During your office visit, we will discuss your medical and family history, and I will perform a physical exam. I will also perform a thorough head and neck exam. Sometimes, this may include the use of a fiberoptic flexible scope inserted through the nose to examine the back of the throat and voice box. I will explain the findings of your exam and answer any questions or concerns you may have. We will discuss treatment options, and together we will create a treatment plan that is right for you.
The vast majority of salivary gland infections are effectively treated with antibiotics and do not require surgery. Sometimes no treatment is required at all.
If a stone is blocking one of the salivary gland ducts, we can usually remove it through the mouth. Often, this can be done in my office. It will depend on the exact location of the stone, your condition, the degree of swelling, and whether any further tests are needed. If the stone is not readily accessible, I may schedule the procedure in the operating room. This may include removal of the stone through the floor of mouth by making a small incision over the stone, or it may include Sialoendoscopy (a procedure where the duct opening is dilated and a very small optical scope is inserted into the duct and the stone extracted). Another option may require removing the gland.
If I find an abscess, I may recommend surgical drainage or aspiration and prescribe an antibiotic for you.
If you need to talk with me after your visit or procedure, please call my office. You can also e-mail me with nonurgent issues from this website whenever it is convenient for you.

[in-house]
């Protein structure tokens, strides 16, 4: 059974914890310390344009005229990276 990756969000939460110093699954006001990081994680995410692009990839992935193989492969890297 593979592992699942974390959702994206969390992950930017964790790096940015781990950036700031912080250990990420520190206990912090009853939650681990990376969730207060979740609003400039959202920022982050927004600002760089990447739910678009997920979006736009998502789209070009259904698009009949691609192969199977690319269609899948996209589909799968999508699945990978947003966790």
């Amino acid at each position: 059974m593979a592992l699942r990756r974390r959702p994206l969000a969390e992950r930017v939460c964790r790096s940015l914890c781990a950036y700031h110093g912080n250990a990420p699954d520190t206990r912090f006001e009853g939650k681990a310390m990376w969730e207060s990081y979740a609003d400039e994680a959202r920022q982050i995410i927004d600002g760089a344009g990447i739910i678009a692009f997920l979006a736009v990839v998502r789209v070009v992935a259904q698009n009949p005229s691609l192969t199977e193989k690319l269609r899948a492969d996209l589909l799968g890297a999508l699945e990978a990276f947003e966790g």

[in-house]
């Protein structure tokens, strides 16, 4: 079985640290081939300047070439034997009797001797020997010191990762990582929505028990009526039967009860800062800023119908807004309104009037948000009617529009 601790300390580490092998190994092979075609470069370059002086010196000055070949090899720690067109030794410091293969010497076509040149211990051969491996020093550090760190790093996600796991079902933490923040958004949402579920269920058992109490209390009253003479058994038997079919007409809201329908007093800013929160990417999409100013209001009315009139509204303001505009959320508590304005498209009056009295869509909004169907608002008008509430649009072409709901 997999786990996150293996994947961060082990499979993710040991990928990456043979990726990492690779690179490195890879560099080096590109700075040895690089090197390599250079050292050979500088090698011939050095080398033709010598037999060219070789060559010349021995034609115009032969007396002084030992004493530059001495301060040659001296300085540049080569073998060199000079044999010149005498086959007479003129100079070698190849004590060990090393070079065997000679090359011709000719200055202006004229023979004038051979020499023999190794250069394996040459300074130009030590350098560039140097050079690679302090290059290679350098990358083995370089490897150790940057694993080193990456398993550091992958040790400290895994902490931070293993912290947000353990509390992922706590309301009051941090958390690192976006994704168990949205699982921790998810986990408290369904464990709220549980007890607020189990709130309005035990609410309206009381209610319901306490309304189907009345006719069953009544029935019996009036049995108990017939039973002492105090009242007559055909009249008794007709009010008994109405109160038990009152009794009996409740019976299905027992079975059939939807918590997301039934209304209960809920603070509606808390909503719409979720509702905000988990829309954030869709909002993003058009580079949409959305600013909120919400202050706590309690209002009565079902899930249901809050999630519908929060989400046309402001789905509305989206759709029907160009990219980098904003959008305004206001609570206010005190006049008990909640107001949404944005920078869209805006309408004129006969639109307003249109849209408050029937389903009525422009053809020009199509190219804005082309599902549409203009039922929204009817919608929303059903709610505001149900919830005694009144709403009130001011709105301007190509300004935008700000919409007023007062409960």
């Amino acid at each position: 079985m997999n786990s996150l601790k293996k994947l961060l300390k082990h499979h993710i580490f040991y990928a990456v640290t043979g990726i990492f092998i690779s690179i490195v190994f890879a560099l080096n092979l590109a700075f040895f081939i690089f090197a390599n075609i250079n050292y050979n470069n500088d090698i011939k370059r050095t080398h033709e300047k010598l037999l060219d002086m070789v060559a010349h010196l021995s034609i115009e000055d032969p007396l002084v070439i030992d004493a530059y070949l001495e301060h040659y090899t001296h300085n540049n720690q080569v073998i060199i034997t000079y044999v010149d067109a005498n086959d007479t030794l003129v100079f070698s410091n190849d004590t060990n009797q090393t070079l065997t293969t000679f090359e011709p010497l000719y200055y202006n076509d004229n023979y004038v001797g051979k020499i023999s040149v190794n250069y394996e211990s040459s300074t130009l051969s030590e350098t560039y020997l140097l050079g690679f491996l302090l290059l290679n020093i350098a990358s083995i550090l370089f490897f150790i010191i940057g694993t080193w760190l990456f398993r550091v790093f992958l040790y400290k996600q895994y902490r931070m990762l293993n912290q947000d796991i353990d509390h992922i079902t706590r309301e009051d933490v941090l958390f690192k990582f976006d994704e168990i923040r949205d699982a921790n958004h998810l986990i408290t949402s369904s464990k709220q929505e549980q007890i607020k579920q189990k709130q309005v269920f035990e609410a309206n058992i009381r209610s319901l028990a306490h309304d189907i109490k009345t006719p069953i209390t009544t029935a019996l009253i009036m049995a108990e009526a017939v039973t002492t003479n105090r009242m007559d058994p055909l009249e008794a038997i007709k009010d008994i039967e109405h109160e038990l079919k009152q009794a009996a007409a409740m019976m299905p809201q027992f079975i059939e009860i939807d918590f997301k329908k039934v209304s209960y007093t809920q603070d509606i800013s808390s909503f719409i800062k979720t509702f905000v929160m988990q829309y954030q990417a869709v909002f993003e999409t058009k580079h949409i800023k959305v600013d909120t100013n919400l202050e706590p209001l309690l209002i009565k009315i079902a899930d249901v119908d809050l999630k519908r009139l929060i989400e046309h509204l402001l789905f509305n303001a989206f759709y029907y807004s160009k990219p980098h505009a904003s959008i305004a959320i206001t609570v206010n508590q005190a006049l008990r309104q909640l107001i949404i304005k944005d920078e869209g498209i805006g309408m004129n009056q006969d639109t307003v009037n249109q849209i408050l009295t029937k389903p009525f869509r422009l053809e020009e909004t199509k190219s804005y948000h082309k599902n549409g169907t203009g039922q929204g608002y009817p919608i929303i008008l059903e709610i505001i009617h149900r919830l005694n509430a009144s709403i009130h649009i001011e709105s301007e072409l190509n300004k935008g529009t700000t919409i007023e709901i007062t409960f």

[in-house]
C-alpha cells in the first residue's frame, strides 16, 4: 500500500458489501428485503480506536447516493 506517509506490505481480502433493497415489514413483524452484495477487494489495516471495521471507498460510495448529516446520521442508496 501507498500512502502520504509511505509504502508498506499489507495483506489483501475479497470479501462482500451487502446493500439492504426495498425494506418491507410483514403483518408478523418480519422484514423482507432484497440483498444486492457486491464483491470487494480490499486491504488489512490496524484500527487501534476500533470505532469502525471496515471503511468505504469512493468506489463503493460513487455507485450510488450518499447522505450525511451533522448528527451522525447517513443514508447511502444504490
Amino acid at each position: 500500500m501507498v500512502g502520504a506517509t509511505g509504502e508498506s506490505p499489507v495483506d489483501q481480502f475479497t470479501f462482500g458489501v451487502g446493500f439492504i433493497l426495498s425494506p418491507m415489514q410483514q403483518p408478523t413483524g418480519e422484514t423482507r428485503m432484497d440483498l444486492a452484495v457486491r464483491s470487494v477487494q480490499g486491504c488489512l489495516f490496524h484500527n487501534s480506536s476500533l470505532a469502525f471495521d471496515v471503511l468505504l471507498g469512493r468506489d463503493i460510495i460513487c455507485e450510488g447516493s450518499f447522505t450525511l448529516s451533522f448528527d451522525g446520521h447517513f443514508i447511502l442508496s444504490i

If you have urgent concerns or issues while my office is closed, or need general medical advice, you can call the Appointment and Advice line, available 24 hours a day, 7 days a week. You will be connected with a nurse who can give you immediate advice.
If you are experiencing an emergency, call 911 or go to the nearest Emergency Room.
Having all of our Kaiser Permanente departments located together or nearby, including pharmacy, laboratory, radiology and health education, makes getting your care easier for you.
Another major benefit is our comprehensive electronic medical record system which allows all of the doctors and clinicians involved in your care to stay connected on your health status and collaborate with each other as appropriate.
When every member of the health care team is aware of all aspects of your condition, care is safer and more effective.
We will work together to monitor and assess how your medications are working and make adjustments over time. Prescriptions can be filled at any Kaiser Permanente pharmacy. Just let me know which pharmacy works best for you, and I will send the prescription electronically in advance of your arrival at the pharmacy.If refills are needed in the future, you can: